Commit 7e671b3a authored by Bednárek David RNDr. Ph.D.'s avatar Bednárek David RNDr. Ph.D.
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new faq items

parent 385fa52b
......@@ -119,3 +119,78 @@ typedef int TF2(const int, const int);
These two typedefs are by definition identical (the const flag on a parameter is simply ignored because it does not affect the caller).
Therefore, it is easier to handle the type descriptors independently of the const flag. The only case where the const flag is a part of a type descriptor is a pointer, i.e. `const X*` is different from `X*`.
A typedef stores a pair of a type descriptor and a const flag, which is exactly the contents of the structure `CKTypeRefPack`. And you may also use the structure in your code, for instance when representing a type specifier list like `T2` or `const int`.
### Is "IRBuilderBase::getCurrentFunctionReturnType" the correct way to retrieve the return type of the actual function?
No, it only returns the LLVM IR type descriptor which is insufficient to correctly check the type rules of Cecko.
`CKContext::current_function_return_type` returns the correct type descriptor.
### What is the underlying type for enums in Cecko?
`int`. The behavior of Cecko is slightly different from the definition of (modern) C. It is wired into the framework because `get_ir` on an enum descriptor returns the LLVM IR descriptor for `i32`, simply because LLVM IR does not recognize enums. Furthermore, `get_type` on enum constants returns the descriptor for `int`, i.e. not their respective enum descriptor. Since `int` and enums are implicitly convertible, there is no consequence of this behavior. (On the other hand, the pointer to `int` is different from the pointer to an enum; therefore, variables must correctly keep their enum type because pointers may point at them.)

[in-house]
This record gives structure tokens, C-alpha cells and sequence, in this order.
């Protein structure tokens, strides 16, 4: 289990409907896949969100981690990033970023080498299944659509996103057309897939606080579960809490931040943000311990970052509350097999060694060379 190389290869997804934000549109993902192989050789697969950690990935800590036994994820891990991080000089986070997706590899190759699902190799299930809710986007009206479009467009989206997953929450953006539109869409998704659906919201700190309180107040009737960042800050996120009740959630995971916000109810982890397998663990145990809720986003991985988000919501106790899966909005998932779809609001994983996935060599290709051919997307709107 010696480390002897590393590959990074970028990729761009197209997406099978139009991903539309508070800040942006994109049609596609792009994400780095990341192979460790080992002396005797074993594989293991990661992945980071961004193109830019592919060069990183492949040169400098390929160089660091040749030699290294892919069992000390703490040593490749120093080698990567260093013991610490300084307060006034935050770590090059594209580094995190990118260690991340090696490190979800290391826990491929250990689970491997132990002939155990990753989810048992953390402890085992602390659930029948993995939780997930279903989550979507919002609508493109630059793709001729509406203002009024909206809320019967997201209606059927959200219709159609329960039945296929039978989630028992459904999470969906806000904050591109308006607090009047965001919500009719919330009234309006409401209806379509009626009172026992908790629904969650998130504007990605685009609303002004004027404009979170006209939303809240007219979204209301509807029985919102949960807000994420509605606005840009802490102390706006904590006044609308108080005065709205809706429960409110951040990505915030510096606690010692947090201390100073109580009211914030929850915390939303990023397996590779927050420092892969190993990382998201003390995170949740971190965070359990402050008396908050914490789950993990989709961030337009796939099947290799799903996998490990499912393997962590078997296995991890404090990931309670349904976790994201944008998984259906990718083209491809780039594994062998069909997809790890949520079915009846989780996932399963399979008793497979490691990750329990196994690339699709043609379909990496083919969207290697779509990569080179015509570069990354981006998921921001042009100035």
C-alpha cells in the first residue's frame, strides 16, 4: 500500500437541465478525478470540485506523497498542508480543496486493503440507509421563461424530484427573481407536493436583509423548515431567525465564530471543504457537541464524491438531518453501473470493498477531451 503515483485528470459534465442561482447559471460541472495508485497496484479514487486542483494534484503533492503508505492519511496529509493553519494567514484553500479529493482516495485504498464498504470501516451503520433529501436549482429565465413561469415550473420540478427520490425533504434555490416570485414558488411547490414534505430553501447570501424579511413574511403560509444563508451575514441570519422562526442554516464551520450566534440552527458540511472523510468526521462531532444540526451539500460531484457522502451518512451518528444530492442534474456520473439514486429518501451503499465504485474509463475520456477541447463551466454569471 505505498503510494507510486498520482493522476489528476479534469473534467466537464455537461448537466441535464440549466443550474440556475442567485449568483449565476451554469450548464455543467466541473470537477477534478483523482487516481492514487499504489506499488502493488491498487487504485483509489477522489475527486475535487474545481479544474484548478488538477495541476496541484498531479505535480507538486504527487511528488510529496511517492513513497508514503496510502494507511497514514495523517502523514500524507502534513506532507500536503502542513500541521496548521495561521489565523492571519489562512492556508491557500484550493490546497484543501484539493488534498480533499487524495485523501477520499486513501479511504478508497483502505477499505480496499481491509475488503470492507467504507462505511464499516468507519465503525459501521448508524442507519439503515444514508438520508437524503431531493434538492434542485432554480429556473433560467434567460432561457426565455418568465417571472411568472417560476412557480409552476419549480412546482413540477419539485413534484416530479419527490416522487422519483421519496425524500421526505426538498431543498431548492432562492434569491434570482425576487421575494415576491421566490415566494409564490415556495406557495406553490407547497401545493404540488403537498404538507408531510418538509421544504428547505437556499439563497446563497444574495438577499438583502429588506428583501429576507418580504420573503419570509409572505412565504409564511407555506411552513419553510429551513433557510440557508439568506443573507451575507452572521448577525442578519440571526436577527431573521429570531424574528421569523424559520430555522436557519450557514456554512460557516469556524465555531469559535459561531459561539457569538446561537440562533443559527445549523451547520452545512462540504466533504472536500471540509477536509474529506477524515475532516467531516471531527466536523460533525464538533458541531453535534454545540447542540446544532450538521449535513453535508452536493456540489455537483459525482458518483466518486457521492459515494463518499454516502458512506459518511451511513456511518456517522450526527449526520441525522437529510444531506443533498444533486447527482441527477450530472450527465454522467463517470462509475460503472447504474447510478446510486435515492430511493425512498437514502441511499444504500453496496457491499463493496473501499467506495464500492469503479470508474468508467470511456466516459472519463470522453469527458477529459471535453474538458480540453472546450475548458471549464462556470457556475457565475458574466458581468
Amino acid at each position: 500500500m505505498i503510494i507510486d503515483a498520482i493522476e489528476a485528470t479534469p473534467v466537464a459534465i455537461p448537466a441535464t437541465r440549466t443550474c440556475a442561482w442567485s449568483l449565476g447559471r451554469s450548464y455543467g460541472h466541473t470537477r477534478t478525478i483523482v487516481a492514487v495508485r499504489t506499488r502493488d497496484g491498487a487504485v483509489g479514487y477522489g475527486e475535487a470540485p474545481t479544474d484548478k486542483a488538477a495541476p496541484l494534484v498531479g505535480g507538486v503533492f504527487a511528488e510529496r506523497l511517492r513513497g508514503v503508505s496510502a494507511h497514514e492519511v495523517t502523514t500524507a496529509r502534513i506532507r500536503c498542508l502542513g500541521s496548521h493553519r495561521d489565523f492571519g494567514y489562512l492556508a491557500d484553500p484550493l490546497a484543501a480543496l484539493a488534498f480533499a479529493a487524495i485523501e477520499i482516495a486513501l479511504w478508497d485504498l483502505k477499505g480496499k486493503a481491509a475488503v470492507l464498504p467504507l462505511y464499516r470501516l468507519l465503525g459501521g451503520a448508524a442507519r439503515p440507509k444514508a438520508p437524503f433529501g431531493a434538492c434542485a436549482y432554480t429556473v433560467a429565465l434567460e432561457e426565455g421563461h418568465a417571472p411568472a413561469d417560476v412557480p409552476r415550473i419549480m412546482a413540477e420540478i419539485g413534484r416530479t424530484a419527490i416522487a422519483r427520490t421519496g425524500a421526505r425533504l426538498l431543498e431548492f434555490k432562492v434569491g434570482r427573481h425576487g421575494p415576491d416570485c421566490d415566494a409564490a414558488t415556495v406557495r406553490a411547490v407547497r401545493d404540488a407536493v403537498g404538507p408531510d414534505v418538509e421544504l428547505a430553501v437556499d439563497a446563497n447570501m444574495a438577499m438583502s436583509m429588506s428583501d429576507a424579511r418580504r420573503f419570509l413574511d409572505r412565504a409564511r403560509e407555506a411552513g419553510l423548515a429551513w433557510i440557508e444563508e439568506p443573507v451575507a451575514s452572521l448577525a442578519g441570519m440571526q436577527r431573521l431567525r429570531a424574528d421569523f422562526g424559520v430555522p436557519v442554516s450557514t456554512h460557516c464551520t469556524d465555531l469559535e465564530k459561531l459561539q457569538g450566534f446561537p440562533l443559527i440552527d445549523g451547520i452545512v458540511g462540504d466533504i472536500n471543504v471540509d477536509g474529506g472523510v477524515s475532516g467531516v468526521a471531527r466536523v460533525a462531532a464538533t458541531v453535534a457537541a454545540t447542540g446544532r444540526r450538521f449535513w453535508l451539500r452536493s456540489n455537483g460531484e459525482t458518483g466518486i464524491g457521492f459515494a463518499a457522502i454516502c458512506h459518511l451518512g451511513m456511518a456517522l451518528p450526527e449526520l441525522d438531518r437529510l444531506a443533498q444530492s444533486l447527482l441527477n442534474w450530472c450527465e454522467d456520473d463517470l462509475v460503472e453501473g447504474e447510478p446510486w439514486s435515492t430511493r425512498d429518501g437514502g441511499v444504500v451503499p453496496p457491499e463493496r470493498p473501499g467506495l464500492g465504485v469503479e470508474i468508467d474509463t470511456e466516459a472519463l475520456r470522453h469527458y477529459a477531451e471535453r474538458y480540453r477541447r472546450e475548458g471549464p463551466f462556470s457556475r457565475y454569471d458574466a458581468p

### How can I call "enter_block()" at the beginning of the compound_statment?
You have to rewrite the grammar slightly so that you can call enter_block before or immediately after LCUR.
### What is the best way to handle the recursive structure of direct_declarator? Is it better to transform the grammar somehow or to create a temporary data structure representing the actual declarator?
Rewriting the grammar does not help. Logically, you need a list of objects of three different types (representing the array/pointer/function declarators); you will later have to traverse the list in the opposite order with respect to the order of construction. It may be represented by a linked list or a container; in any case, you need to solve the variability of the types. There are three options in C++: Inheritance (the cleanest but the most work-intensive and also the slowest), `std::variant` or just a struct containing all the required data elements (always leaving some of them unused). In addition, functional-programming gurus may use `std::function` and lambdas (creating, in fact, a linked list of functor objects).
Furtheremore, there is (optionally) an identifier buried inside the declarator. It may be represented as a fourth type of objects in the list (providing an ellegant terminator if implemented by a linked list). However, passing the identifier (and its line number) besides the list is probably simpler. In any case, the `%type` for a declarator will be the most complex temporary data structure needed in the semantic analysis of Cecko.
### How to retrieve the enum/struct descriptor for a previously declared enum/struct?
Identifiers occuring after the keyword `struct` or `enum` belong to a special category of identifiers, called _Tags_. The functions `find` and `find_typedef` work with other categories and, thus, they are not usable to find the meaning of a Tag.
Furthermore, every presence of `struct` or `enum` may be a declaration of the Tag. Therefore, the functions `declare_struct_type` and `declare_enum_type` are the only way how to retrieve a struct/enum descriptor - internally, the functions will decide whether to return a previously created descriptor or a new one.